7. Offers a brainstorming session: Just as you might in a meeting, you can also use journaling to brainstorm or let your imagination run wild. As you write, you may even come up with an idea or a solution that you had not thought of before.
8. Mindfulness: Journaling is a good exercise of mindfulness. As you jot down your feelings and emotions, you enter a state of consciousness called the present moment. You are in an act of flow and liberation allowing you to be more mindful of the present.
Eight different styles
There are many different journaling styles and here are just a few. Try the one that speaks most to you and with time discover which one(s) suit(s) you and your needs the best:
1. To-do list: Write down your daily to-do list to keep better track of them. Cross things off as you complete them and gain an empowering sense of accomplishment.
2. Stream of consciousness: Give your thoughts freedom of speech. Write down your thoughts as they happen. The words and thoughts do not necessarily need to make sense.
3. Dream journal: Keep pen and paper by your bedside table and take note of your dreams each night as a way of getting in touch with your subconscious. Remember to make your journal entries the moment you wake up.
4. Food log: Make a note of what you have eaten each day and at what time. This will help you be more mindful about the foods you choose to eat. If you are struggling with a healthy weight-loss journey, documenting what you ate can offer insight into areas you may need or want to change.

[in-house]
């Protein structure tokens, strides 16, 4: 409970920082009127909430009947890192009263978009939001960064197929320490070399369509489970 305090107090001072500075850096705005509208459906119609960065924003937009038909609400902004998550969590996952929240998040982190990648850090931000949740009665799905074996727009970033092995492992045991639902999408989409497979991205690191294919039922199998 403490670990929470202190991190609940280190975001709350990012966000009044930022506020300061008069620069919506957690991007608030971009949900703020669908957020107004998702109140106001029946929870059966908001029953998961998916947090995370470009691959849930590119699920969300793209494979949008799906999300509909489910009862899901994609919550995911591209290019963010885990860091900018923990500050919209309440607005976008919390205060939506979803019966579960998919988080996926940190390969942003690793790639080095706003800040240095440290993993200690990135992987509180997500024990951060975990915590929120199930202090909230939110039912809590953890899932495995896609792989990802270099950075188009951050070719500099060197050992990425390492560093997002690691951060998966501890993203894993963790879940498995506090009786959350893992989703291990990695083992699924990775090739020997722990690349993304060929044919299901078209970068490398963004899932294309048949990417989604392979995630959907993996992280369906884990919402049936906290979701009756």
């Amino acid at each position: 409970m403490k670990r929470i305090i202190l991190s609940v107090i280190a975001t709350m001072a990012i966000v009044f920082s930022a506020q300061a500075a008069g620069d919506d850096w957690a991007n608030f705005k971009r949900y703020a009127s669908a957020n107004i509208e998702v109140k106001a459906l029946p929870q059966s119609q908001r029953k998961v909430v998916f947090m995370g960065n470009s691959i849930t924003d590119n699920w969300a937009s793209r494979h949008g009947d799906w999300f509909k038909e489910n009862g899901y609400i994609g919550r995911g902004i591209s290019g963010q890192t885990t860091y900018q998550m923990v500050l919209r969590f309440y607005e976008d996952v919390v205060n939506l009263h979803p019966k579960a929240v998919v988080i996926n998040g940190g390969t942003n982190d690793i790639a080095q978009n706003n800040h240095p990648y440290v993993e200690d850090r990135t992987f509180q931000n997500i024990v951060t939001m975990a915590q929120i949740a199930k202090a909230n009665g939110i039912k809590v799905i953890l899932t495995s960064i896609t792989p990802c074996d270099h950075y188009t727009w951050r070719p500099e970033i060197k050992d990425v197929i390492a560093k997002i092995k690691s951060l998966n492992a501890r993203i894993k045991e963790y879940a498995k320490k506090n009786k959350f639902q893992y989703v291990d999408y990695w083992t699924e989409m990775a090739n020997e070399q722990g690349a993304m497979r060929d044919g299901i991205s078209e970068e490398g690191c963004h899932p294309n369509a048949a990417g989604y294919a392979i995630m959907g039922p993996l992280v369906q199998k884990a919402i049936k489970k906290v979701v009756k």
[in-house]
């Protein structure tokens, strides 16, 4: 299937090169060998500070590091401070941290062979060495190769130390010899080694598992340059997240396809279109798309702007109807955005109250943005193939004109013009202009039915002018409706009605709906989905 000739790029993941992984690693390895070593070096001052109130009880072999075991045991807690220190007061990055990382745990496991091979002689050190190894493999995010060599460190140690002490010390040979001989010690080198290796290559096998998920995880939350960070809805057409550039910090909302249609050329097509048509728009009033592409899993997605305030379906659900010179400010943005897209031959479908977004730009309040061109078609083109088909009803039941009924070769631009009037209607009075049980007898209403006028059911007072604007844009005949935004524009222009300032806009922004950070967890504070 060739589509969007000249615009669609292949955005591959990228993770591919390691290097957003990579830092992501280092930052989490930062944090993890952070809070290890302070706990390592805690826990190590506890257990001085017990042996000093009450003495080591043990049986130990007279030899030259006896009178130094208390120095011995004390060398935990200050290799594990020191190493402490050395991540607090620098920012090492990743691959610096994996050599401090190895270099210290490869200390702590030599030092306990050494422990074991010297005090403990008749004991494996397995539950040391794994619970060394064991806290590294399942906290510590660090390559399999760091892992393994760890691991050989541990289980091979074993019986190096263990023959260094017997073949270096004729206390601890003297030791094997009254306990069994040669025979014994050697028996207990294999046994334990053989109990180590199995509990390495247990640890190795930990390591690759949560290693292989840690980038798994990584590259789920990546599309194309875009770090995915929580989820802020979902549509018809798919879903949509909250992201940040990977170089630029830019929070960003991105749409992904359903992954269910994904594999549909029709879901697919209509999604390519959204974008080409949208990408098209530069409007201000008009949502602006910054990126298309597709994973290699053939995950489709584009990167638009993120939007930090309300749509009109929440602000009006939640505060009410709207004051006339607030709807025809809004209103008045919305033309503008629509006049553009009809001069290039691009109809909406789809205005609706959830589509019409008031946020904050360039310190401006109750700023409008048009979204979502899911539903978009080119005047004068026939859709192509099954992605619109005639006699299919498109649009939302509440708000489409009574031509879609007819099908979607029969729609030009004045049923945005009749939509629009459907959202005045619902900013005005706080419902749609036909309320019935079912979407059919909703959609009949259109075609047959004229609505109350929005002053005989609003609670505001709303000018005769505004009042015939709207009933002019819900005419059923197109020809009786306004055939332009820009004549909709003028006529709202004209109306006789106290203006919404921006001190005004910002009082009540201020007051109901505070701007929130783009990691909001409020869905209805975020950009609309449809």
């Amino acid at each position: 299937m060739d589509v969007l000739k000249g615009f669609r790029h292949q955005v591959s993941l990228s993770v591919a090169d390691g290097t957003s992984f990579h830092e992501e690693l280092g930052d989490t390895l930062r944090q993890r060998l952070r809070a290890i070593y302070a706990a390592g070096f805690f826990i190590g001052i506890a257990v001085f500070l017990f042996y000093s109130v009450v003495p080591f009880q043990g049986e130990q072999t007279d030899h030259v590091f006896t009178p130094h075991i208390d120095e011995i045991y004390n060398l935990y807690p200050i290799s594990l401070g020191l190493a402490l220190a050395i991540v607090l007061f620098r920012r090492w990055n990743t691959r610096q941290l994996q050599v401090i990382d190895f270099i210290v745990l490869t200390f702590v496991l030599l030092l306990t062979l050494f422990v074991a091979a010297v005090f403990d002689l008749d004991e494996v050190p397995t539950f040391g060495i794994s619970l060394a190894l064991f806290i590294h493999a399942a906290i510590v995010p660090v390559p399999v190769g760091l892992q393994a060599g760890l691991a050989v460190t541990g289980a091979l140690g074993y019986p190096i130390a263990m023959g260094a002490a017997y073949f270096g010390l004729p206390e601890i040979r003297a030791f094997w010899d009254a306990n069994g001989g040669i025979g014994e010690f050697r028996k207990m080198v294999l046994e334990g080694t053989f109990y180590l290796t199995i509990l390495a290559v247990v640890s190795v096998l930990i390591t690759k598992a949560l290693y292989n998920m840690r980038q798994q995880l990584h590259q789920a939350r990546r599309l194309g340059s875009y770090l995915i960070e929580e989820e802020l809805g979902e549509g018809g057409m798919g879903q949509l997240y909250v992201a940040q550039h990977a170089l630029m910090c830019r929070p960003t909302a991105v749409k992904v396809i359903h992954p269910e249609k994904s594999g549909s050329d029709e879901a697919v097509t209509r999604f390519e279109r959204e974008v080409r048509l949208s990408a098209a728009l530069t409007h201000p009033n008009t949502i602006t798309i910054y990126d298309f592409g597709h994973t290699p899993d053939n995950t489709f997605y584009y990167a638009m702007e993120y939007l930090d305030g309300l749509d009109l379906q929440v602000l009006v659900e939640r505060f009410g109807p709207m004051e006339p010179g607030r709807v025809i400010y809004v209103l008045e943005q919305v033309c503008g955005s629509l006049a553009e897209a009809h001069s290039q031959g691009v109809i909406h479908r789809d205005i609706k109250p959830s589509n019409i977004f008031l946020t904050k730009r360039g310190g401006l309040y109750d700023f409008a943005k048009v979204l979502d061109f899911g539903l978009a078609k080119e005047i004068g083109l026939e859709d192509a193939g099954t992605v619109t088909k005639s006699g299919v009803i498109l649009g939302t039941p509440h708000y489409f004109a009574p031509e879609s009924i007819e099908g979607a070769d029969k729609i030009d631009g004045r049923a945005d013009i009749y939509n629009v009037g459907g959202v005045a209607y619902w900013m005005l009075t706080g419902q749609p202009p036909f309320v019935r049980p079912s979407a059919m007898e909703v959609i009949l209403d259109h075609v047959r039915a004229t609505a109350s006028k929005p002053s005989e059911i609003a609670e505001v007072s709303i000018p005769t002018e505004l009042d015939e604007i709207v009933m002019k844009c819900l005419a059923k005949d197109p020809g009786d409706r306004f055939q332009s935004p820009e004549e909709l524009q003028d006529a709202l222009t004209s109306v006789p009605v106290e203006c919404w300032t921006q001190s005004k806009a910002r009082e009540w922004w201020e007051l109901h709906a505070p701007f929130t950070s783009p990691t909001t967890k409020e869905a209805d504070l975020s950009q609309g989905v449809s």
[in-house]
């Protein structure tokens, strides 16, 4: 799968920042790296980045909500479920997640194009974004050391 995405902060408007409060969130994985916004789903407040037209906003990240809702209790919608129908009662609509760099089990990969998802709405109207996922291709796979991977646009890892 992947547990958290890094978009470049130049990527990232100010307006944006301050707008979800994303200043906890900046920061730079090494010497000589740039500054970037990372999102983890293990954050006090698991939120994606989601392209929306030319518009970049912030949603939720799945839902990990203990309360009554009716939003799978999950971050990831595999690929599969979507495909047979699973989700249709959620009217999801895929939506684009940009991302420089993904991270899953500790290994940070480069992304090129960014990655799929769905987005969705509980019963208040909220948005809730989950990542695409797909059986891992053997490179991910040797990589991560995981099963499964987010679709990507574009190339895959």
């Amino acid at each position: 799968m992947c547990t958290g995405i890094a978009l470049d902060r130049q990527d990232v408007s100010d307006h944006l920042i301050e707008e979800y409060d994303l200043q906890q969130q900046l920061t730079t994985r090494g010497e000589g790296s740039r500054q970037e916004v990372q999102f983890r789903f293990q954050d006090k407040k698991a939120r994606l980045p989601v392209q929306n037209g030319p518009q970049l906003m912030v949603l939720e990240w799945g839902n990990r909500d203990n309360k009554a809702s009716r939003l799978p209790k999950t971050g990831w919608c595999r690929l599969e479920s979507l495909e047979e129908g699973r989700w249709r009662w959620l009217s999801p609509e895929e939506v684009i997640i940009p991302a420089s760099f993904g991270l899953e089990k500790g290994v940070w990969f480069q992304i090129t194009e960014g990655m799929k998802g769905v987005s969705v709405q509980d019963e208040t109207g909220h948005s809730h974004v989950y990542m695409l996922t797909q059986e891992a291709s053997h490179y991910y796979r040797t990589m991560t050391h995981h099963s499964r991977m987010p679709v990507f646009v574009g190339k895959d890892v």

5. Fitness log: Keep track of your exercise and workouts to help you stay committed to a healthy lifestyle. The best part of keeping this type of journal is seeing the progress you make over time.
6. Mindmapping: Like sketching, feel free to express your feelings, thoughts, and ideas through illustrations, doodles, or sketches.
7. Positivity journal: Keep track of your experiences throughout the day, describing the positive in them. It can be making note of a funny conversation or describing a new recipe you enjoyed. With time, go back and rediscover life’s positivity.
8. Gratitude journal: Before going to sleep, make a list of everything you were thankful for that day. This gives you a sense of looking forward to the next day and its many surprises.
No matter which type of journal you test and decide to keep, there is no right or wrong style or approach. The simple act of taking the time to get in touch with your mind and experiences helps to keep a tab on them.
Simple guidelines: the rule of two
Remember at all times the rule of two. This should give you inspiration, keep your thoughts flowing and give you a sense of structure:
1. Freedom of expression (express whatever you feel like and whatever comes to mind)
2. Freedom of flow or stream of consciousness (there is no order; allow the words, ideas and emotions to flow freely)
Where to start?
What if after the present guidelines you still find yourself stuck, staring blankly at an empty page? My advice is to simply start where you are. Start with whatever comes to mind even if you think it unimportant. For example, start with what you will have for breakfast, go over your grocery list or your to-do list for the day. Repeat this the following day and day after day you will notice a mental energy release and a free flow of thoughts.
Now that you have finished reading this article, with pen and journal in hand, take a few moments to write down your inspiration of the day. Simply start with the first thing that comes to mind. The first thought is often the best.